Vietnam's boat people pay tribute at 'City of Ghosts'3:37 PM, November 26, 2018
Vietnam:Overseas relatives fork out $40,000 on elaborate, temple-like tombs to show respect for ancestors who helped them escape.
James Nguyen Xuan Mung has been occupying his days recently by supervising the workers responsible for building an elaborate new tomb for his uncle-in-law at a cemetery near Vietnam's ancient imperial capital, Hue.
His relative passed away years ago but the family tomb is now being upgraded. Mung's aunt, who is 87, will also be buried there one day.
Mung, who runs a coffee shop, said the tomb resembles a temple with its ornate architecture and colorful decorations. It stands on a 100-square-meter plot and is costing an estimated one billion dong (US$43,000).
Mung, who has five brothers and sisters living in the U.S., said he built two family tombs for his grandparents and parents in 2007.
Each was decorated with statues of angels, Mother Mary and the Eucharist, and dragon carvings. They each have an 8.5-meter-high gate and cover an area of 150 square meters.
He said his Vietnamese-American siblings, who run nail salons and produce clothes for a living, have funded the costs of building the tombs.
Hundreds of large and impressive-looking tombs have been built in various styles at the cemetery, dubbed "the City of Ghosts."
Some look like Buddhist temples, others are reminiscent of the Gothic style, and there is a hefty sprinkling of Romanesque columns throughout.
Many magnificent mausoleums tower up to 10 meters high, with every part fastidiously ornamented.
They cost from 300 million to three billion dong (US$13,000-130,000) and are mostly funded by relatives living overseas. In contrast, the average cost of a "normal" tomb in Vietnam is around 30 million dong.
The cemetery is near An Bang parish, which covers the quiet fishing village of An Bang just outside Hue.
Mung, 45, whose siblings sailed abroad and arrived in the United States in 1980, said: "We build elaborate tombs to express our deep gratitude to our ancestors who suffered many hardships and brought us up in hard times."
Van Dinh Long, a 78-year-old follower of Confucius, said last September his children, who also live in the U.S., decided to build a 99-square-meter tomb for him and his wife.
"They want to show their filial duty and affection and honor us with this magnificent structure," he said.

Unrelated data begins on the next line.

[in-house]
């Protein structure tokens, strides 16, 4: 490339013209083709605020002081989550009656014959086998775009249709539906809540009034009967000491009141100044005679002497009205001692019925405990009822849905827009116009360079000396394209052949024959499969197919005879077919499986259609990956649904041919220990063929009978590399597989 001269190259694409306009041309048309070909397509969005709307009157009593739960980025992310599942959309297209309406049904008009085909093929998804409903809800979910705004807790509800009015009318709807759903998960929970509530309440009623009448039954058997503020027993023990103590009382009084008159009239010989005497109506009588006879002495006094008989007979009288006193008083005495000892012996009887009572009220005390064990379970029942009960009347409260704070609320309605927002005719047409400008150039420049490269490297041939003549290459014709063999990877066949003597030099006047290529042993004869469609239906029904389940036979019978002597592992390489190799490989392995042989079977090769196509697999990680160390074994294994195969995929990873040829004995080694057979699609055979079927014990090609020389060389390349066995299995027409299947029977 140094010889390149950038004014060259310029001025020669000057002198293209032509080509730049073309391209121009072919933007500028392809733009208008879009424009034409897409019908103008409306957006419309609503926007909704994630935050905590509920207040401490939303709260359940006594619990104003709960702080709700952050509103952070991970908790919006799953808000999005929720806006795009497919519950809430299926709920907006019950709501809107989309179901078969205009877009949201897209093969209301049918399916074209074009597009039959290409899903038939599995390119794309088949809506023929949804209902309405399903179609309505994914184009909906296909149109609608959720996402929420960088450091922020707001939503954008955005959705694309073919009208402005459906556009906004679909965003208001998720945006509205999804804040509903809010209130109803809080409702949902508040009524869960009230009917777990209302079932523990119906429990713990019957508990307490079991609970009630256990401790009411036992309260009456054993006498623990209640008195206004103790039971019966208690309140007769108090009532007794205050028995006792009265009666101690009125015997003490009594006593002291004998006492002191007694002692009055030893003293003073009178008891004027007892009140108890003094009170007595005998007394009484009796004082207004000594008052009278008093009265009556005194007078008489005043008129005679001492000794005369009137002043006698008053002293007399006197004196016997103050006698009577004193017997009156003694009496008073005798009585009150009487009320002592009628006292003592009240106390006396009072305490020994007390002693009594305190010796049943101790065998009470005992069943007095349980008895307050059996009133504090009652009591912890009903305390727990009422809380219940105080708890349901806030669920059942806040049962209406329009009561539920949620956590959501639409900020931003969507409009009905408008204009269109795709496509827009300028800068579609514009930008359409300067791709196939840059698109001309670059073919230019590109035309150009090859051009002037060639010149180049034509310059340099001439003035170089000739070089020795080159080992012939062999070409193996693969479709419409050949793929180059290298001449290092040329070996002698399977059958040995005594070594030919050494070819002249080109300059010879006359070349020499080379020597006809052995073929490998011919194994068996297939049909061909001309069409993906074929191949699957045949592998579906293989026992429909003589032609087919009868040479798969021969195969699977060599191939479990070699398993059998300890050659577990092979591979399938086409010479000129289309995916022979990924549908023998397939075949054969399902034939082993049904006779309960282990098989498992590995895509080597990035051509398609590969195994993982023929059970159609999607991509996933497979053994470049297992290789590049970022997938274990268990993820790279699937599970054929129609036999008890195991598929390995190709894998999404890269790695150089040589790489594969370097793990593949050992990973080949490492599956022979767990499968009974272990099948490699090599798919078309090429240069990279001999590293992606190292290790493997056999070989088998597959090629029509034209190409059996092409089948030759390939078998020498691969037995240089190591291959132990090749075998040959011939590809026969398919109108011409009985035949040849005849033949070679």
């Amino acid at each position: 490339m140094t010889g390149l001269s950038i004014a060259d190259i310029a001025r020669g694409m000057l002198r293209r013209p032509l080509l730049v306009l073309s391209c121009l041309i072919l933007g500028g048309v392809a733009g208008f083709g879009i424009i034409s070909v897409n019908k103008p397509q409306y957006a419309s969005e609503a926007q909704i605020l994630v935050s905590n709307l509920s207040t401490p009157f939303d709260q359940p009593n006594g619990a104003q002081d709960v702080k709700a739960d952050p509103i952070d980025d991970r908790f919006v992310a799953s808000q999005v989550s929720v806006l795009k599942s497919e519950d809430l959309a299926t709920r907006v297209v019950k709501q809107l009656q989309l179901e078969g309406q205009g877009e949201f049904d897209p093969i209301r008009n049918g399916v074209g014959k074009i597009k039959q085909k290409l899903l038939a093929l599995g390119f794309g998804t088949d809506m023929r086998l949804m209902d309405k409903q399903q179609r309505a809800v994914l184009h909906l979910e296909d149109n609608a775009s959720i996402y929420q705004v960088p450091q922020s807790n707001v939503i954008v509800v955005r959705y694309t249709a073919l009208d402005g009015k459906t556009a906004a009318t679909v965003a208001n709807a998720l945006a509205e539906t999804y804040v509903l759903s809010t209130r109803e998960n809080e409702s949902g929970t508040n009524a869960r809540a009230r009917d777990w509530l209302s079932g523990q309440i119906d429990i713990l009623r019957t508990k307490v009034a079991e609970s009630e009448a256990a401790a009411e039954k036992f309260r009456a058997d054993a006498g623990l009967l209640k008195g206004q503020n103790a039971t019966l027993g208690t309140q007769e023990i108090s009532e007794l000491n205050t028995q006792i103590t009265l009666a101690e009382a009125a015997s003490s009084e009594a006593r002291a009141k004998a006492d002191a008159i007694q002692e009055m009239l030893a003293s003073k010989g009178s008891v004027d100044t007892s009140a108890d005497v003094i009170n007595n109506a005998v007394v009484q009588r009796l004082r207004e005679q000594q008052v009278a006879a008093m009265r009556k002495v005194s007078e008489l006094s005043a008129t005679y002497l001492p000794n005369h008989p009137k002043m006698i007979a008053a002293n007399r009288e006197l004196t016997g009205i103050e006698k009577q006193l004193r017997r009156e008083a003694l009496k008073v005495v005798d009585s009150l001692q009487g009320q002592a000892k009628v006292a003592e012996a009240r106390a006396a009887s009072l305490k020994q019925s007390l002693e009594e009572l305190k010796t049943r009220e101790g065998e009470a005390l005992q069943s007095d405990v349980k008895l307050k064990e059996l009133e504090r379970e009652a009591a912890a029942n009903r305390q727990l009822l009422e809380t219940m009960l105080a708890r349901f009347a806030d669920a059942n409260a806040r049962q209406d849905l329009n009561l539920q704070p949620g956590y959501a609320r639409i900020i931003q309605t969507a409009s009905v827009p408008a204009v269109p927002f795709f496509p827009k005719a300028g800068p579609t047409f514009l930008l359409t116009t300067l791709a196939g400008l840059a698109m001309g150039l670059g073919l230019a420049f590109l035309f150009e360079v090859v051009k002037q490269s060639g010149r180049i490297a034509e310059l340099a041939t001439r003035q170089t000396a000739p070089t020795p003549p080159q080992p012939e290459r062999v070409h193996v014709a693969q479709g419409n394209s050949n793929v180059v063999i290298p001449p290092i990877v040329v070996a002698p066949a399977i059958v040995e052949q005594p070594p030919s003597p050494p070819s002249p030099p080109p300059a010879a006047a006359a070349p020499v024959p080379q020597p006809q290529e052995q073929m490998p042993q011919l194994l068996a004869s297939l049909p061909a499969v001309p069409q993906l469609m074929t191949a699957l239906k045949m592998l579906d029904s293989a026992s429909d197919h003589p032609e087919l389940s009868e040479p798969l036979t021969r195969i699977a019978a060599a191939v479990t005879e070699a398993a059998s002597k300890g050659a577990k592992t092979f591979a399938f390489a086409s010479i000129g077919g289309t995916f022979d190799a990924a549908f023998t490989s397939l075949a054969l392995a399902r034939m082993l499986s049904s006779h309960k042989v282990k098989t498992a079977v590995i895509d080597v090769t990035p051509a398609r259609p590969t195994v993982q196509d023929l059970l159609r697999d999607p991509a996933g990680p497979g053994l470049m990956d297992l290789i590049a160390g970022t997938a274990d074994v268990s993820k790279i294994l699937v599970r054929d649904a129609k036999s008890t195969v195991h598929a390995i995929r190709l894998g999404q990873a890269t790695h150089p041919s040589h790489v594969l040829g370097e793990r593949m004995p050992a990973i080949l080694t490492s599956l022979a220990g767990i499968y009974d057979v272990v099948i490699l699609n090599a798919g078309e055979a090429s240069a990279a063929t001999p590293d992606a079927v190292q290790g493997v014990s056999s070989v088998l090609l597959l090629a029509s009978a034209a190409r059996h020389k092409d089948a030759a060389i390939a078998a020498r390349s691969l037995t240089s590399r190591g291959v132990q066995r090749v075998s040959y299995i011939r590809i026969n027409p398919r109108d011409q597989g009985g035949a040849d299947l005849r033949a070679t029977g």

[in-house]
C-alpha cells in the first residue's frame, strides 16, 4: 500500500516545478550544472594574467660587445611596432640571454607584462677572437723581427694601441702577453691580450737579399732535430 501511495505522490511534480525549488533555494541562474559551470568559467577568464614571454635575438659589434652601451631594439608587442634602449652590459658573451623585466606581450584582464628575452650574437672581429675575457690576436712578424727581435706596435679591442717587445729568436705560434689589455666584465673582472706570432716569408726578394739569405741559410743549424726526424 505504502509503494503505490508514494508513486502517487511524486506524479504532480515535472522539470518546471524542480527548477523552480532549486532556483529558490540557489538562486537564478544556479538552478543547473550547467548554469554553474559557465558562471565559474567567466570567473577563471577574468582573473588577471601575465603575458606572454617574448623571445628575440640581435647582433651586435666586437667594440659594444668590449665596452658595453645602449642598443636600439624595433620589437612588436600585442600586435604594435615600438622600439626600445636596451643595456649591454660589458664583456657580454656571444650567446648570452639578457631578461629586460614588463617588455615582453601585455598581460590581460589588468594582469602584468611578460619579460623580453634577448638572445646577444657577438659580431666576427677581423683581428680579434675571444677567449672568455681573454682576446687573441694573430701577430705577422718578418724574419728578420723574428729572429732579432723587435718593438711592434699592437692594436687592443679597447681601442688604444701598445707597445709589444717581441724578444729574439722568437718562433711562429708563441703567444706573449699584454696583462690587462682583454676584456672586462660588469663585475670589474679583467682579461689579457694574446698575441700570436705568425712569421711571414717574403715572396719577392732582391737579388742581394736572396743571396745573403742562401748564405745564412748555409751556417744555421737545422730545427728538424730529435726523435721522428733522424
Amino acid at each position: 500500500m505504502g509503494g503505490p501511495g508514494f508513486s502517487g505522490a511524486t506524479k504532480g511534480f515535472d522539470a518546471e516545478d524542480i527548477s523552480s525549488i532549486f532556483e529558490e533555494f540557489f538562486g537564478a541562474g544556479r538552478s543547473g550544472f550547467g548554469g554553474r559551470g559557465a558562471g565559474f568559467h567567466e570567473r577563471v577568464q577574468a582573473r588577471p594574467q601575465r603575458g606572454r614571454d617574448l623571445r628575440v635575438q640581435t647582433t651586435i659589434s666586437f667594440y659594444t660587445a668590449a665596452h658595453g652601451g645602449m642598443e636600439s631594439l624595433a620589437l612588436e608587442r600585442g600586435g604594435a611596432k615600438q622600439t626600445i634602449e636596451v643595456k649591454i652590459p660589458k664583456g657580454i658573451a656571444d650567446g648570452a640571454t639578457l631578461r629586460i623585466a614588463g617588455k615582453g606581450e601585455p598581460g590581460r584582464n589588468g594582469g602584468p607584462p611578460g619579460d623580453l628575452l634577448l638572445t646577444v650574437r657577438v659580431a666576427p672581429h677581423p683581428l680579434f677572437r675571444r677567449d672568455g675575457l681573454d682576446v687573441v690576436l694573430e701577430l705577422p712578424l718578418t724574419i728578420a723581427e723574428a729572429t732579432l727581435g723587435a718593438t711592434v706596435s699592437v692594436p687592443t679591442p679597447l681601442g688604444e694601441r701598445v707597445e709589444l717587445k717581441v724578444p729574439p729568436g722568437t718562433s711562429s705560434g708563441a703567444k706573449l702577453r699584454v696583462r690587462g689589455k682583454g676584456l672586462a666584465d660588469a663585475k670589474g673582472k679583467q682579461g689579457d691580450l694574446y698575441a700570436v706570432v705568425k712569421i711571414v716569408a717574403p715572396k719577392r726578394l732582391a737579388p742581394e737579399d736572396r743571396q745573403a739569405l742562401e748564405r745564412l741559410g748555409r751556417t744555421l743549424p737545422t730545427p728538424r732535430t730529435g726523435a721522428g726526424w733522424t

Long, who is overseeing the construction of the 500-million-dong tomb, said the work is due to be finished by December. In a country recently ravaged by floods, it has been built to withstand a range of natural disasters.
The cemetery lies next to a beach and is constantly buffeted by winds, sand and leaves, which conspire to obscure the smaller graves.
"We are very pleased to see our graves already prepared for us while we're still here," said Long, who is financially supported by his children.
"Traditionally, children in Vietnam are proud to see their parents buried in elaborate tombs, and we believe that the dead watch over and pray for their living relatives to make them prosperous and give them peace," he said.
Long said that in 1979 he sold all of his belongings to pay for his seven children to sail abroad. He was arrested for breaking the law by assisting with their illegal emigration and forced to do two months' unpaid manual labor as punishment.
Many Vietnamese have sailed overseas in recent decades to escape the poverty and persecution caused by the government after the country reunified in 1975.
At the time, the authorities banned fishermen from catching fish offshore as a way to prevent them from sneaking off and seeking a new life in foreign lands.
Long said 28 people from An Bang village are known to have died at sea while attempting the perilous voyage.
Van Thi Nhu Ngoc, a local Buddhist, said her uncle and five other villagers died in similar circumstances in 1977 after soldiers fired at their boat, causing it to sink. Their remains have never been recovered.
Ngoc, 47, said that in 2016 her 14 overseas relatives spent US$50,000 to build their ancestors an enormous 300-square-meter tomb.
She admitted that many people compete to build increasingly tall and more elaborate resting places to show their wealth. Well-cared-for tombs are traditionally believed to bring the family good fortune, she added.
Father Paul Pham Ta, the pastor of An Bang parish, said 80 percent of local villagers have relatives living overseas, mostly in the U.S.
They started sending money home to support their relatives and build the tombs as a way of paying their respect to their ancestors in 1990.
Father Ta said many elderly Vietnamese wish to be buried in elaborate tombs that can stand the test of time as they fear their relatives will stay abroad, and no one will be around to care for their final resting place.
Moreover, tomb building gives jobs to hundreds of people who trade and transfer building materials, he said, adding that workers can earn 300,000 to 500,000 dong a day.
The priest said the parish and province relies on donations from abroad to support those living on the bread line and build roads, hospitals and schools in remote areas, as well as houses for people with physical disabilities.
An Bang parish serves 548 Catholics among a total population of 9,000.
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